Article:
We restored our graphics card to default settings and disabled any previously active ICC profiles and gamma corrections. The screen was tested at default factory settings using an X-rite i1 Pro Spectrophotometer (not to be confused with the i1 Display Pro colorimeter) combined with LaCie's Blue Eye Pro software suite. An X-rite i1 Display Pro colorimeter was also used to verify the black point and contrast ratio since the i1 Pro spectrophotometer is less reliable at the darker end.


Targets for these tests are as follows:

  • CIE Diagram - validates the colour space covered by the monitors backlighting in a 2D view, with the black triangle representing the displays gamut, and other reference colour spaces shown for comparison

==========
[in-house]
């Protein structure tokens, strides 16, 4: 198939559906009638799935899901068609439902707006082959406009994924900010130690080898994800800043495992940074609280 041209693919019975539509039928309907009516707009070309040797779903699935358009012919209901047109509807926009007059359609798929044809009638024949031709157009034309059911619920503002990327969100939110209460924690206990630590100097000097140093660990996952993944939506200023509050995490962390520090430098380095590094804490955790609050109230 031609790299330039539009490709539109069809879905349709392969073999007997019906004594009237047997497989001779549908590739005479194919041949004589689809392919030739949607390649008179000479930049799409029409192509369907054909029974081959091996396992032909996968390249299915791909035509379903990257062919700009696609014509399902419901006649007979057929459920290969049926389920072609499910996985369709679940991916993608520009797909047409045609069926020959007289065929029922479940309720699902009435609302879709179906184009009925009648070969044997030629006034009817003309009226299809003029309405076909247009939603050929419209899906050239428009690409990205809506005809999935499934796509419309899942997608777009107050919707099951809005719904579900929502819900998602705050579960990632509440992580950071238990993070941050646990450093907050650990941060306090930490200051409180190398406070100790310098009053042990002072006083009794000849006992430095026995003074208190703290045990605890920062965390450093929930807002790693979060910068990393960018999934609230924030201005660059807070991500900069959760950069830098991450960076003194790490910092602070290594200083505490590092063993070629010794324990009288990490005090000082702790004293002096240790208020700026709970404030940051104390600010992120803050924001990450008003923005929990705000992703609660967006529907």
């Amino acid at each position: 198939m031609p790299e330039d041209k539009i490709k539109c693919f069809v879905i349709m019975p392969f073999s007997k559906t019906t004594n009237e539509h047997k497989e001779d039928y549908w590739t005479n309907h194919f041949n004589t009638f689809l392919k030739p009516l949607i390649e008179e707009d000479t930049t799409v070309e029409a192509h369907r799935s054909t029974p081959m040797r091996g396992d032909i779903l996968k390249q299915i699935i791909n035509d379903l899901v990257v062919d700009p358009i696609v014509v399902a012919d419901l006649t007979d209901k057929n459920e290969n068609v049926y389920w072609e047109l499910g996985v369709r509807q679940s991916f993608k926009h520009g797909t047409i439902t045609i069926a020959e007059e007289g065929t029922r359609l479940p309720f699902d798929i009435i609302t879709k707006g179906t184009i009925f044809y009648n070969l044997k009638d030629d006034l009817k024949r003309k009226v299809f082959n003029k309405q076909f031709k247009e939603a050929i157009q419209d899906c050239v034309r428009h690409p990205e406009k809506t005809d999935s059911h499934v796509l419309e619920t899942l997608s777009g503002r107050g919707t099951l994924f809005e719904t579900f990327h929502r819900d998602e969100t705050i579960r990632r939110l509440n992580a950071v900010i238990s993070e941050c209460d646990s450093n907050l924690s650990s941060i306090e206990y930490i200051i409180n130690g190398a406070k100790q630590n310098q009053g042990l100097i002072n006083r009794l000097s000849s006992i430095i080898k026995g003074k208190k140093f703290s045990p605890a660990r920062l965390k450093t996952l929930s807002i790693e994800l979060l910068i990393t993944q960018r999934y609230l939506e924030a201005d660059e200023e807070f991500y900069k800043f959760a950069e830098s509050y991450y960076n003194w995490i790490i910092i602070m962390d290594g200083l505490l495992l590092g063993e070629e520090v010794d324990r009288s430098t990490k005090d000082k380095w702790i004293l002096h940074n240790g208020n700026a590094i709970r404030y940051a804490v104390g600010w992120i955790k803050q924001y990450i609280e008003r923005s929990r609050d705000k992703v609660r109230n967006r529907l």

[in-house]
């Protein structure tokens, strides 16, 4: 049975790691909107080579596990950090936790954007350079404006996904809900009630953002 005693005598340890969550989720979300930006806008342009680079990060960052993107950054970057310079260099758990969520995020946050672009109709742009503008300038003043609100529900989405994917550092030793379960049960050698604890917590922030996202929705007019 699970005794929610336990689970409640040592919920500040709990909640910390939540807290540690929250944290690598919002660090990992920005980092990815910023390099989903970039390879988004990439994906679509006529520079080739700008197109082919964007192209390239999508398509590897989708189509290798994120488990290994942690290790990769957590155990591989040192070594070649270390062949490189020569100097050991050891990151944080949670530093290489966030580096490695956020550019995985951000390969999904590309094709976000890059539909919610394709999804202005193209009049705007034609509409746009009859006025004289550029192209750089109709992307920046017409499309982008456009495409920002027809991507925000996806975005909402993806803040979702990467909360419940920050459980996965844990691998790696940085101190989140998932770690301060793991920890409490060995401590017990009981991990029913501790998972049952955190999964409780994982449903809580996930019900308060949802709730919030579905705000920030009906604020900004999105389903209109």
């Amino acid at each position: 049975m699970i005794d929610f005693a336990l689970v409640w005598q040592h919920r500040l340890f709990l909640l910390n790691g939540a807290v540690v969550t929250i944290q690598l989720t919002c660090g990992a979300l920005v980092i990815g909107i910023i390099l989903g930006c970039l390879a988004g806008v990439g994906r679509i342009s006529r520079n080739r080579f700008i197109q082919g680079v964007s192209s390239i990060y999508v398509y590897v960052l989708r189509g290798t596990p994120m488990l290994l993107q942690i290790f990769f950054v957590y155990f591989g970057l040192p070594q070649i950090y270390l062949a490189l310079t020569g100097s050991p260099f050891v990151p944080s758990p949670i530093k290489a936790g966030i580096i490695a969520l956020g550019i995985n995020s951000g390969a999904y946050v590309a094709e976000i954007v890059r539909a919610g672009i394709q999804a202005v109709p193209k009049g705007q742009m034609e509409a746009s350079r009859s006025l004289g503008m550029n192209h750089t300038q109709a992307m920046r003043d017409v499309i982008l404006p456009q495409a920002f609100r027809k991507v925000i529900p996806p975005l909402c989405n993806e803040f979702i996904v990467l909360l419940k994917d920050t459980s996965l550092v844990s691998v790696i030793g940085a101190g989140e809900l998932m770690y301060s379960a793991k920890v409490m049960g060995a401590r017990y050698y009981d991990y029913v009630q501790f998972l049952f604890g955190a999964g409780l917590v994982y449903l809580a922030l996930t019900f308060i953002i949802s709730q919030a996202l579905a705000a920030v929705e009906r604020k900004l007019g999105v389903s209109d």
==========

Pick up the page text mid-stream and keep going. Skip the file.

• Gamma - we aim for 2.2 which is the default for computer monitors

  • Colour temperature / white point - we aim for 6500k which is the temperature of daylight

  • Luminance - we aim for 120 cd/m2, which is the recommended luminance for LCD monitors in normal lighting conditions

  • Black depth - we aim for as low as possible to maximise shadow detail and to offer us the best contrast ratio

  • Contrast ratio - we aim for as high as possible. Any dynamic contrast ratio controls are turned off here if present

  • dE average / maximum - as low as possible. If DeltaE >3, the color displayed is significantly different from the theoretical one, meaning that the difference will be perceptible to the viewer. If DeltaE <2, LaCie considers the calibration a success; there remains a slight difference, but it is barely undetectable. If DeltaE < 1, the color fidelity is excellent.



Default Performance and Setup